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The casual observer of Canadian politics might mistakenly interpret that the debate surrounding the oil and tar sands of Alberta sharply divides the country. Both sides dominate the air waves and media-sphere as they struggle to push their positions. The cacophony of this division makes it appear that Canadians are evenly split on the issue however, the numbers bear out a different story.

Only about 3 percent of Canadians are full-throttle supporters and another 3 percent are environmental advocates. Add into that 15 percent that strongly support but do not advocate for tar sand development and 16 percent opposed. Added together this amounts to only 37 percent of Canadians having a strong opinion either way. That leaves about 63 percent of the country are centrist-right, centrist-left or undecided. Where is the group that advocates for their positions?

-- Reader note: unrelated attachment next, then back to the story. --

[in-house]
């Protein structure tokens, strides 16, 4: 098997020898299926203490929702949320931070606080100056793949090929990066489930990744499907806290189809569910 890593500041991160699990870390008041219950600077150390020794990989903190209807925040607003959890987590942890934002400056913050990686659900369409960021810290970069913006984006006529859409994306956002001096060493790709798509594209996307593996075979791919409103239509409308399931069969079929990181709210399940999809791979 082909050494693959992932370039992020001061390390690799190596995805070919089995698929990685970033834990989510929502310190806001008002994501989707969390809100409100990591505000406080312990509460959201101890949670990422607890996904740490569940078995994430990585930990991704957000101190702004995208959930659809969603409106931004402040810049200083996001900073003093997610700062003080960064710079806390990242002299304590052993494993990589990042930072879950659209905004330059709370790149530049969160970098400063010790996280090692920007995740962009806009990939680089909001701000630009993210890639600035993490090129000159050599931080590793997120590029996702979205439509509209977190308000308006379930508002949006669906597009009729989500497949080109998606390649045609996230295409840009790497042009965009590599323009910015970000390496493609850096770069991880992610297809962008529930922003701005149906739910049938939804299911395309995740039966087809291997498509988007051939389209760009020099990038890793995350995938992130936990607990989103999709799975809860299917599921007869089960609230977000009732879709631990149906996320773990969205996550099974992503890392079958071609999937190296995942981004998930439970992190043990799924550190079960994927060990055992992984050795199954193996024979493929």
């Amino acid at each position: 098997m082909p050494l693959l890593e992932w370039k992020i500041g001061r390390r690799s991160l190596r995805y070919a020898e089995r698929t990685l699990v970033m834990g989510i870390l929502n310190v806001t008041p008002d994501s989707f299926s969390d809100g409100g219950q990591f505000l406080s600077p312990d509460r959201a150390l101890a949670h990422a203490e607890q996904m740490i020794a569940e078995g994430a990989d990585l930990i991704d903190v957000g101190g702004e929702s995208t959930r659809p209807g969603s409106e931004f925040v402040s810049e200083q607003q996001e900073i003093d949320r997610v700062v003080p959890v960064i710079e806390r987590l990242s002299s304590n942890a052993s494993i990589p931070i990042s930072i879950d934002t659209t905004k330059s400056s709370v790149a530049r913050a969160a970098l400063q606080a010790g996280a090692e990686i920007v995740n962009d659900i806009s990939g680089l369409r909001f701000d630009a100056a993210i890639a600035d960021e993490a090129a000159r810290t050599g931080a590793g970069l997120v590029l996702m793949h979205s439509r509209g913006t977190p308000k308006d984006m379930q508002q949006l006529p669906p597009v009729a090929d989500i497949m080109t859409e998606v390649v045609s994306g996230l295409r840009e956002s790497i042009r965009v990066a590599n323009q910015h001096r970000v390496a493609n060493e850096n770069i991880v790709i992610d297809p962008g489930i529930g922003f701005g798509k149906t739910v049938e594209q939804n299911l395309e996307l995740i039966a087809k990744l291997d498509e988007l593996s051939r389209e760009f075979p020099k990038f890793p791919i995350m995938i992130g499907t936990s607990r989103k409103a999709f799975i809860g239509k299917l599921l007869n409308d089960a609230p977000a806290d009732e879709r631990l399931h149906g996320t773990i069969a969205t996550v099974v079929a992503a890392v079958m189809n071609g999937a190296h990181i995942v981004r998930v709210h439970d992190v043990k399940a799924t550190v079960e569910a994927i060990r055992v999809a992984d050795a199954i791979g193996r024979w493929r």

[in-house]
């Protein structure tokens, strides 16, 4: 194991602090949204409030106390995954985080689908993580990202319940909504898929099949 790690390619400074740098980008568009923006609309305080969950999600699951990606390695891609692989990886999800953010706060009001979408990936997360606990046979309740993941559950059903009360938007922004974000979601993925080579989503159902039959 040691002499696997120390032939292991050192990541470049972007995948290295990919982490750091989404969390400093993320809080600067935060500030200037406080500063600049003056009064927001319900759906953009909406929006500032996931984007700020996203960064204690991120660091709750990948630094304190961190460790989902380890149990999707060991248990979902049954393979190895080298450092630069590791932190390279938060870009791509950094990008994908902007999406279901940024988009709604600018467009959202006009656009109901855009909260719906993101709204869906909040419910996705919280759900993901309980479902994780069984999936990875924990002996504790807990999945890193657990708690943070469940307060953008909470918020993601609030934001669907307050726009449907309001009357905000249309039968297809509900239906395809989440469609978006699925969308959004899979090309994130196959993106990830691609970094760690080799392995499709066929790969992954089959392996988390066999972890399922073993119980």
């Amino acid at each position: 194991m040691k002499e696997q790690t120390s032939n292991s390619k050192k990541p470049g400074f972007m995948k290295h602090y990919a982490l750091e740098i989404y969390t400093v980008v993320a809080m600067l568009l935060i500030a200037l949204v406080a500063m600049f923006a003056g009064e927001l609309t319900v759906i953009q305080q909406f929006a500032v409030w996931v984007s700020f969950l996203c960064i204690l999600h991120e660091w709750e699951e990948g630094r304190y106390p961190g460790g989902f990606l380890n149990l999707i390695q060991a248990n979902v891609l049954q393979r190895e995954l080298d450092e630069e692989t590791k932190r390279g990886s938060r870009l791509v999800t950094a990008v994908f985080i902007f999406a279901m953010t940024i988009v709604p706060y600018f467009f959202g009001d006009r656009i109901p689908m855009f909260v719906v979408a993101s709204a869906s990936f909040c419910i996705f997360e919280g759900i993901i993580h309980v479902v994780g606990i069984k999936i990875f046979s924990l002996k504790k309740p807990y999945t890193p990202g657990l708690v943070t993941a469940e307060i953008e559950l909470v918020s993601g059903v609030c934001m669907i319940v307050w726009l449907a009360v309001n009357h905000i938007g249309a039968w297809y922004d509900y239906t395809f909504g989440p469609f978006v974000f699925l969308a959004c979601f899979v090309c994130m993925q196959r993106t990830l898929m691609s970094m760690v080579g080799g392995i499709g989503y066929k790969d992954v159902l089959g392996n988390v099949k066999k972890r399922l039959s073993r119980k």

This data tends to suggest that there is room for compromise on tar sand development. That there is a clear majority of Canadians who want the government, environmental groups and industry to stop bickering and work together for a solution. Continue development of the sands, there is no doubt that it benefits the economy and produces jobs. Beef up regulatory protections so that the rights of native populations are not trampled in search of profit. Pass laws that set industry and equipment standards to mitigate the effects on the environment, climate and nature. Economic development and environmental protections do not have to be diametrically opposed, there is room for compromise so that both sides benefit. A strong regulatory framework that monitors development can help to ensure that these concerns are addressed.

A compromise is sometimes described as an agreement in which everyone is unhappy. However, in this particular debate, it appears that the only way to please the majority is by compromise. Industry supporters and environmental defenders have a chance to meet in the middle to enact real change for the benefit of the economy, the environment, native groups and Canadians generally. They need only seize this opportunity.
Oil Sands